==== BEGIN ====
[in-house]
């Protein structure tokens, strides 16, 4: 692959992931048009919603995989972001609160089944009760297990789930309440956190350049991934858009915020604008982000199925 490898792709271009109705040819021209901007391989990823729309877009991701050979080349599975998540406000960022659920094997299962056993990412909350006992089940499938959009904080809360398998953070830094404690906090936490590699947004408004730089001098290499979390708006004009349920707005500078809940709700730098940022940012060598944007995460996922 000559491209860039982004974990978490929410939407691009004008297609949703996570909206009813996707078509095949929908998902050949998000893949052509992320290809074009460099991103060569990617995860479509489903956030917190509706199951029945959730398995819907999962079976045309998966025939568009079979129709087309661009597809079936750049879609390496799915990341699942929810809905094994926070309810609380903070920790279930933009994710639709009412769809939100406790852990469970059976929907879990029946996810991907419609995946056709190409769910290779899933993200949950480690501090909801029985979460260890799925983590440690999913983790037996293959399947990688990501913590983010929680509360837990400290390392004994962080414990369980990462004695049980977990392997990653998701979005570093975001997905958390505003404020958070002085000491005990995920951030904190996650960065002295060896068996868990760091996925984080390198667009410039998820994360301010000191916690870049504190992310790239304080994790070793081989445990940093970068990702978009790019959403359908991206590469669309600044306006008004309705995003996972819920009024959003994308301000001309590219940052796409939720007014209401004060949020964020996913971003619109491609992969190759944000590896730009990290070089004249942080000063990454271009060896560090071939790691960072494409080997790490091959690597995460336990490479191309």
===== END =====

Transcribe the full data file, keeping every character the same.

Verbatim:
[in-house]
């Protein structure tokens, strides 16, 4: 692959992931048009919603995989972001609160089944009760297990789930309440956190350049991934858009915020604008982000199925 490898792709271009109705040819021209901007391989990823729309877009991701050979080349599975998540406000960022659920094997299962056993990412909350006992089940499938959009904080809360398998953070830094404690906090936490590699947004408004730089001098290499979390708006004009349920707005500078809940709700730098940022940012060598944007995460996922 000559491209860039982004974990978490929410939407691009004008297609949703996570909206009813996707078509095949929908998902050949998000893949052509992320290809074009460099991103060569990617995860479509489903956030917190509706199951029945959730398995819907999962079976045309998966025939568009079979129709087309661009597809079936750049879609390496799915990341699942929810809905094994926070309810609380903070920790279930933009994710639709009412769809939100406790852990469970059976929907879990029946996810991907419609995946056709190409769910290779899933993200949950480690501090909801029985979460260890799925983590440690999913983790037996293959399947990688990501913590983010929680509360837990400290390392004994962080414990369980990462004695049980977990392997990653998701979005570093975001997905958390505003404020958070002085000491005990995920951030904190996650960065002295060896068996868990760091996925984080390198667009410039998820994360301010000191916690870049504190992310790239304080994790070793081989445990940093970068990702978009790019959403359908991206590469669309600044306006008004309705995003996972819920009024959003994308301000001309590219940052796409939720007014209401004060949020964020996913971003619109491609992969190759944000590896730009990290070089004249942080000063990454271009060896560090071939790691960072494409080997790490091959690597995460336990490479191309």